Why go to a museum and look at paintings if you can paint your own painting. I mean, do things for yourself. I mean, do you have somebody come in a sleep with your wife for you? Do you pay somebody to eat your food for you? I mean, do things for yourself. That's what life's about. There's so many people doing things they hate, I mean you have people running the country who all they care about is keeping their jobs - not doing their jobs. There's so little real love in any of the work that I see.
Two amateur artists were asked to paint something depicting "peace." On the appointed day, both artists brought their paintings to be shown. One picture was of a quiet, rippleless lake. Here indeed was peace as seen by an artist. The other painting showed a gnarled tree standing on the precipice in a rugged canyon. Nearby was a thundering waterfall, and the river dashed on, angrily below. In the tree, near her nest, a bird was perched, singing above the clamor of the torrent of the water below. A sudden change in the wind could bring disaster to the frail limb upon which the bird and her nest were located. But instinctively she knew that if that happened, she and her young ones could use their wings and mount to the sky. Yes, the two artists had fulfilled what they had been asked to do. One painted a scene depicting the quiet beauty of peace. The other had seen the majestic splendor that accompanies inner peace.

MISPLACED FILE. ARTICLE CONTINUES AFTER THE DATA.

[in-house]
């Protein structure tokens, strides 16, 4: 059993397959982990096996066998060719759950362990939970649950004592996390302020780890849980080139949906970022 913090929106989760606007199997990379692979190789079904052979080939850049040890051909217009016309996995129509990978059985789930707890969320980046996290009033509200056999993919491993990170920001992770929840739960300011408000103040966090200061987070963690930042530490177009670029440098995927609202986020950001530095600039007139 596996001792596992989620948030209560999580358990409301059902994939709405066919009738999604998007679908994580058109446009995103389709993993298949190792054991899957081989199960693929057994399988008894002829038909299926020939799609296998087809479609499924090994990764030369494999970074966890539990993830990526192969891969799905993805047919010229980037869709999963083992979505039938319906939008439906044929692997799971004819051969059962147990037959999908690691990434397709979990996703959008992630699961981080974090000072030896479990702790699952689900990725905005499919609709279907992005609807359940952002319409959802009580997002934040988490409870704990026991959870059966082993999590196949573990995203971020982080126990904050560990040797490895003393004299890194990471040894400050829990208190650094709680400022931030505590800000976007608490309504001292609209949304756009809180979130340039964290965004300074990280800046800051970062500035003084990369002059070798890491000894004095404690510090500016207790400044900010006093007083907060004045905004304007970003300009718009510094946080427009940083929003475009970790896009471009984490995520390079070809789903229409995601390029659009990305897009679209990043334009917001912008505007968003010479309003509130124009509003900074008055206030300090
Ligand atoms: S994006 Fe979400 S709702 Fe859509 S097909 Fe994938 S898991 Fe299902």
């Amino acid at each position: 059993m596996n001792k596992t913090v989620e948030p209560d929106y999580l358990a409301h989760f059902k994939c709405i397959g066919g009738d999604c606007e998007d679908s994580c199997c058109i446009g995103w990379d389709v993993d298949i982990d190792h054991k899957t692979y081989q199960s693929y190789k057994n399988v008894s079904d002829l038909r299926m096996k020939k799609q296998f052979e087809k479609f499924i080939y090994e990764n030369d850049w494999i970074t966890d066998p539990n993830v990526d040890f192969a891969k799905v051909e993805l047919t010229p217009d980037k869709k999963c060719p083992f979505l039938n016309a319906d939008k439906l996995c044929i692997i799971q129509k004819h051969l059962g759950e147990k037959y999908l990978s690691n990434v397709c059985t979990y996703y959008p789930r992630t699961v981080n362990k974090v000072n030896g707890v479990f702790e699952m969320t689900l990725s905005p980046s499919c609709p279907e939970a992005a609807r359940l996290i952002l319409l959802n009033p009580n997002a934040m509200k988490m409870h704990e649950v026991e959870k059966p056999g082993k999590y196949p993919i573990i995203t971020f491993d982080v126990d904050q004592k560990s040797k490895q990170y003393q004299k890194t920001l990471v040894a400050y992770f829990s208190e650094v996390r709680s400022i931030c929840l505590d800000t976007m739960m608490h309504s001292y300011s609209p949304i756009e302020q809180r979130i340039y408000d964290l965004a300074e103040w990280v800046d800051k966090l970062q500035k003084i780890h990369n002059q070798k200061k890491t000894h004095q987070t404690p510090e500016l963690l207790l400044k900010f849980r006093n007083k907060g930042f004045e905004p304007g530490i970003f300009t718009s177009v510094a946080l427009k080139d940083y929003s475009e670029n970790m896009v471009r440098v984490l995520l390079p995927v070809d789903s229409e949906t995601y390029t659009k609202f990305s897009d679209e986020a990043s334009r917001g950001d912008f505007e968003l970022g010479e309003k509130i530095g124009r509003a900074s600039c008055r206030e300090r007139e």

The many great gardens of the world, of literature and poetry, of painting and music, of religion and architecture, all make the point as clear as possible: The soul cannot thrive in the absence of a garden. If you don't want paradise, you are not human; and if you are not human, you don't have a soul.
Thomas Moore (1779 - 1852)
Source: The Re–Enchantment of Everyday Life, 1996, p. 101